Ride ’em cowboy! 

I have finally finished my V2960 vintage pattern and I’m ready to share. 

  
What an incredible learning curve it’s been. 

When the theme for our end of season party was announced as ‘Country and Western’ I knew immediately that I wanted to get hold of this fabric and make myself a dress. Deciding on the pattern took a bit longer. I love the 50’s look and was already in possession of the net under-skirt but I was looking for a pattern that had a hint of cowgirl. I found Vogue V2960 just about right. 

I say just about because the pattern has a button front that I’m not a fan of, so cue my first ever pattern hack. 

  
It’s been a while since I made a dress, what with moving house and life, so I really enjoyed preparing the pattern pieces, marking the stitching lines and getting everything ready. I decided to make a muslin to check fit as the fabric was quite expensive now that I’m a part time worker so I didn’t want to waste any. In actual fact the bodice hardly needed any adjustment but I was so focused on that that I failed to spot a more fundamental error that had bigger consequences later. 

  
I went ahead with the bodice, using up old scraps to make the facing. I had a bit of trouble getting the facing to fit accurately – another clue to my niggling issue that I failed to take heed of. 

Next I tackled the skirt. It was clear that the vintage 50’s pattern needed WAY more fabric than I had so, another first, I drafted my own patern pieces to make the biggest circumference I could round the bottom of the dress. I managed to get six lengths from my remaining fabric so did the maths and made a six panelled skirt that fitted the waist size of the bodice. Success.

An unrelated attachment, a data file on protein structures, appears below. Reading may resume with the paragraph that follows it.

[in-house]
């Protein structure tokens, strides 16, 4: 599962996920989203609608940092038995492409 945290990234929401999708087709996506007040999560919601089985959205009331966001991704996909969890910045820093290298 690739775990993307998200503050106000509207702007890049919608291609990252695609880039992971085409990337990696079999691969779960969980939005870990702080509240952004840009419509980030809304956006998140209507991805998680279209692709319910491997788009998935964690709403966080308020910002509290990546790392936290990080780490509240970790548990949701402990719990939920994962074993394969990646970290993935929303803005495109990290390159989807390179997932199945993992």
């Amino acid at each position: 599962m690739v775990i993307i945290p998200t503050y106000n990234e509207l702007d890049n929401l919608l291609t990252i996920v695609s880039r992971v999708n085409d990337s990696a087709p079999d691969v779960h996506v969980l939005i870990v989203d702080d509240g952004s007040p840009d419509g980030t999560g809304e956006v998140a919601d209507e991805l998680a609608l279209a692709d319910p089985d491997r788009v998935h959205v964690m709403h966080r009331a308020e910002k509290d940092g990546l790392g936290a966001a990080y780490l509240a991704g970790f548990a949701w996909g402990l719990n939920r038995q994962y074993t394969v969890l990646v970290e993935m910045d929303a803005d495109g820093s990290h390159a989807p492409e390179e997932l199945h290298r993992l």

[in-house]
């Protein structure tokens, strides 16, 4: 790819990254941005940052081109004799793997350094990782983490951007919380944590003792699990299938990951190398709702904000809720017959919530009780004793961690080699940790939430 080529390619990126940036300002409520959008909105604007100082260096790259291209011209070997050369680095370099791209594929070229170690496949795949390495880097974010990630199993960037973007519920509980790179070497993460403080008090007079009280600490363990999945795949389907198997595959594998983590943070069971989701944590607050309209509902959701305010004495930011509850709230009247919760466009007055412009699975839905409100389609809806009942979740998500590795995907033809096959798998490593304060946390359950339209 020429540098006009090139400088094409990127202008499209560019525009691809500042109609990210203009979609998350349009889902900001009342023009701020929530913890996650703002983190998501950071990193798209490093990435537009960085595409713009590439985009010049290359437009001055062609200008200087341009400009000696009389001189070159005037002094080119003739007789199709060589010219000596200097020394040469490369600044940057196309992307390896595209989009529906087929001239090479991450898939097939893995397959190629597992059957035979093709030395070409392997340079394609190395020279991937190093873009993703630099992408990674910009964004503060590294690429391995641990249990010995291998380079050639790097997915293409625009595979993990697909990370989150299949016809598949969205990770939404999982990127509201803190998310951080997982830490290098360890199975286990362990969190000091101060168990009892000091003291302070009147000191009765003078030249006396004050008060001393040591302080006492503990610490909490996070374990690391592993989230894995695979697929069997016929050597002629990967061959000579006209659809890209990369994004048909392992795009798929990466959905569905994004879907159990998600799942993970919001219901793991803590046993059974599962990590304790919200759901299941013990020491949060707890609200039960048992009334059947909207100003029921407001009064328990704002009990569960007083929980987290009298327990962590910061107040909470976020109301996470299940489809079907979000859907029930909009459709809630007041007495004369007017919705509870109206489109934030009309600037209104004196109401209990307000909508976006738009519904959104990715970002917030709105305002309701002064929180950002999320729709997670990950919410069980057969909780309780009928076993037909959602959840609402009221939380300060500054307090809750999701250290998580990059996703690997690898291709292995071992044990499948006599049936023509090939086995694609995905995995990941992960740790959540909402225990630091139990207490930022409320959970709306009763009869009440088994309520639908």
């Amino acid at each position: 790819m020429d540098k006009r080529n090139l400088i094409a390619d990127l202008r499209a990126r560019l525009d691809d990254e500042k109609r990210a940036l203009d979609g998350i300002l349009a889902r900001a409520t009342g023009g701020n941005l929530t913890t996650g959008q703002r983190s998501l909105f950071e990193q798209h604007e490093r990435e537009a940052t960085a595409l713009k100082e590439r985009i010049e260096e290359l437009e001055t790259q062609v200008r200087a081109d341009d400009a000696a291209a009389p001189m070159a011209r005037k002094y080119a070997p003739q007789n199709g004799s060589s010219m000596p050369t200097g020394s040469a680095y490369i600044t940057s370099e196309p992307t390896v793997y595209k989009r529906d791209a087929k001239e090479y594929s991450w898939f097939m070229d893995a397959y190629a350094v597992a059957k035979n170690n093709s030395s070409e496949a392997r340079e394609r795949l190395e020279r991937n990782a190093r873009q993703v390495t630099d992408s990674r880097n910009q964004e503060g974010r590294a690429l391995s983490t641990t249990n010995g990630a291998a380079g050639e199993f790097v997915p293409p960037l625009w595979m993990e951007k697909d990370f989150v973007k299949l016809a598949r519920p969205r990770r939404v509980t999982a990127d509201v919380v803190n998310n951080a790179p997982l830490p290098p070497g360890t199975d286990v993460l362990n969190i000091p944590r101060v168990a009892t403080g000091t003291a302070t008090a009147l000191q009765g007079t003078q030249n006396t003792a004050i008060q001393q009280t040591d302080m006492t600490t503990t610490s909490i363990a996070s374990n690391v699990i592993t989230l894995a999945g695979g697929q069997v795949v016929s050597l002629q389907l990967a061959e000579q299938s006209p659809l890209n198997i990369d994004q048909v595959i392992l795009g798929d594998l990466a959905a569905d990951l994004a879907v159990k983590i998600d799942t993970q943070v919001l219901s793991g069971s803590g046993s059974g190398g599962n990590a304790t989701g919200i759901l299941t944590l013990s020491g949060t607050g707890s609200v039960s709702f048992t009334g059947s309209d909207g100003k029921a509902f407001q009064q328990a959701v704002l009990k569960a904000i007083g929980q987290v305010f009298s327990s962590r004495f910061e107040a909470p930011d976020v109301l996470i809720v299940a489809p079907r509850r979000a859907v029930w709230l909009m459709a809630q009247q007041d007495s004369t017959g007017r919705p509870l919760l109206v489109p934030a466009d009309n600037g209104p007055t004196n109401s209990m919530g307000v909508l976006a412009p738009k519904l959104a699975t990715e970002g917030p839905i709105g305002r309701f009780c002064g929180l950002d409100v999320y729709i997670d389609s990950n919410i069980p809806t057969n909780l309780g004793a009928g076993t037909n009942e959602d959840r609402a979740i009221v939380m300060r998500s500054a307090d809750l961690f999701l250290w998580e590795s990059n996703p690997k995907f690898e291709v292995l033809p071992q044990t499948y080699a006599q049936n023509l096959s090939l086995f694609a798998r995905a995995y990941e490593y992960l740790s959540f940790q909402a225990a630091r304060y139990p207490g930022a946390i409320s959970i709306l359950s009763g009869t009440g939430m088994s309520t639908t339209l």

But this is where my earlier mistakes came back to bite me on the bum. When I tried the dress on there was a massive issue with the fit on the arm holes. It appeared I had attached the back pieces of my bodice to the wrong sides! 

After several days ignoring the problem and mulling it over I decided there was no option but to unpick the whole thing and change them round. So that’s what I did. I learnt that unpicking isn’t as awful as you expect and it actually only took one afternoon to unpick and re stitch the entire dress. 

  
I took my time hand stitching the bodice together around the shoulders and, although I’m not the worlds neatest hand stitcher, I’m pretty pleased with the finish. 

   
I traced the original issue back to an incorrect marking on my muslin, so of course the fit now needed some adjustment which I took care of when reinserting the zip. After adding a hook and eye and hemming the skirt it’s finally ready. 

   
   
It’s far from perfect but I thought I’d share for all the other intermediate sewers like me out there. I am always inspired and in awe of other sewing bloggers, but occasionally a little intimidated. 

I hope you like it. I’m certainly looking forward to wearing it later in the year. 

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Trousers!